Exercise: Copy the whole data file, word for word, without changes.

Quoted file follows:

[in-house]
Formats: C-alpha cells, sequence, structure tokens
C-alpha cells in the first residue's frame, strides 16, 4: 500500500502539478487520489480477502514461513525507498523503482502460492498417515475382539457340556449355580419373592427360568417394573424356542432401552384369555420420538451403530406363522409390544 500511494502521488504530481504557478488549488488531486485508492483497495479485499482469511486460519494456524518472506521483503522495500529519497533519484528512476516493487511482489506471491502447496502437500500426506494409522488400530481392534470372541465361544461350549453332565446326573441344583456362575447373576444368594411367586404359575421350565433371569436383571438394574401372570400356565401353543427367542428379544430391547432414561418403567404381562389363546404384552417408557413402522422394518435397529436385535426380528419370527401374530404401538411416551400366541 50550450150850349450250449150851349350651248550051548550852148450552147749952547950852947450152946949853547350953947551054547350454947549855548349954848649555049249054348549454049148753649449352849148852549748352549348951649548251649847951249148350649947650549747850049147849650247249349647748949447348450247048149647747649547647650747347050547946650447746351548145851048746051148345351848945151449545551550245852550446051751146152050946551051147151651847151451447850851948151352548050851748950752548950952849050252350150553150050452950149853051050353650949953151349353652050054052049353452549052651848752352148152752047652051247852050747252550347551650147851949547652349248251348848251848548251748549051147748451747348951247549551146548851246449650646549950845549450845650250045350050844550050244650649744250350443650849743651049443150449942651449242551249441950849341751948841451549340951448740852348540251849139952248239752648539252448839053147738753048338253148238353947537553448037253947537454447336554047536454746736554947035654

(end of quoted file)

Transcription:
[in-house]
Formats: C-alpha cells, sequence, structure tokens
C-alpha cells in the first residue's frame, strides 16, 4: 500500500502539478487520489480477502514461513525507498523503482502460492498417515475382539457340556449355580419373592427360568417394573424356542432401552384369555420420538451403530406363522409390544 500511494502521488504530481504557478488549488488531486485508492483497495479485499482469511486460519494456524518472506521483503522495500529519497533519484528512476516493487511482489506471491502447496502437500500426506494409522488400530481392534470372541465361544461350549453332565446326573441344583456362575447373576444368594411367586404359575421350565433371569436383571438394574401372570400356565401353543427367542428379544430391547432414561418403567404381562389363546404384552417408557413402522422394518435397529436385535426380528419370527401374530404401538411416551400366541 50550450150850349450250449150851349350651248550051548550852148450552147749952547950852947450152946949853547350953947551054547350454947549855548349954848649555049249054348549454049148753649449352849148852549748352549348951649548251649847951249148350649947650549747850049147849650247249349647748949447348450247048149647747649547647650747347050547946650447746351548145851048746051148345351848945151449545551550245852550446051751146152050946551051147151651847151451447850851948151352548050851748950752548950952849050252350150553150050452950149853051050353650949953151349353652050054052049353452549052651848752352148152752047652051247852050747252550347551650147851949547652349248251348848251848548251748549051147748451747348951247549551146548851246449650646549950845549450845650250045350050844550050244650649744250350443650849743651049443150449942651449242551249441950849341751948841451549340951448740852348540251849139952248239752648539252448839053147738753048338253148238353947537553448037253947537454447336554047536454746736554947035654